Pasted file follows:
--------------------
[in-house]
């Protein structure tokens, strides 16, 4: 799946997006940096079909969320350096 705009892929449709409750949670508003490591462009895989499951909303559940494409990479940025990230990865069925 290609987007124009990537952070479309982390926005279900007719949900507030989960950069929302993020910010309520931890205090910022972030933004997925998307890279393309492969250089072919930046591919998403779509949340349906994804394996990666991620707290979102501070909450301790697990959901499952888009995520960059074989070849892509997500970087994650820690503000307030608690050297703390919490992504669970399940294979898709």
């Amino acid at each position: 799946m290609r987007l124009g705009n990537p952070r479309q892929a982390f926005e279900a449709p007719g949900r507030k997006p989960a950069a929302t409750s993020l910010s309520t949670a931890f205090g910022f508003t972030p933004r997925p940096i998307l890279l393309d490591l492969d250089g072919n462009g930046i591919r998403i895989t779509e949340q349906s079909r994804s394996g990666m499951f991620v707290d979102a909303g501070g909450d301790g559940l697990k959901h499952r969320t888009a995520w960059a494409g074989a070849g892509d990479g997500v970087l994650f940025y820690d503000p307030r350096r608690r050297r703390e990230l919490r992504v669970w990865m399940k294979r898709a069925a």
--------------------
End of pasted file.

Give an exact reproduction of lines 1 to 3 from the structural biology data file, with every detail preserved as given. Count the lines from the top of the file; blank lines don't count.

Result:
[in-house]
């Protein structure tokens, strides 16, 4: 799946997006940096079909969320350096 705009892929449709409750949670508003490591462009895989499951909303559940494409990479940025990230990865069925 290609987007124009990537952070479309982390926005279900007719949900507030989960950069929302993020910010309520931890205090910022972030933004997925998307890279393309492969250089072919930046591919998403779509949340349906994804394996990666991620707290979102501070909450301790697990959901499952888009995520960059074989070849892509997500970087994650820690503000307030608690050297703390919490992504669970399940294979898709």
């Amino acid at each position: 799946m290609r987007l124009g705009n990537p952070r479309q892929a982390f926005e279900a449709p007719g949900r507030k997006p989960a950069a929302t409750s993020l910010s309520t949670a931890f205090g910022f508003t972030p933004r997925p940096i998307l890279l393309d490591l492969d250089g072919n462009g930046i591919r998403i895989t779509e949340q349906s079909r994804s394996g990666m499951f991620v707290d979102a909303g501070g909450d301790g559940l697990k959901h499952r969320t888009a995520w960059a494409g074989a070849g892509d990479g997500v970087l994650f940025y820690d503000p307030r350096r608690r050297r703390e990230l919490r992504v669970w990865m399940k294979r898709a069925a």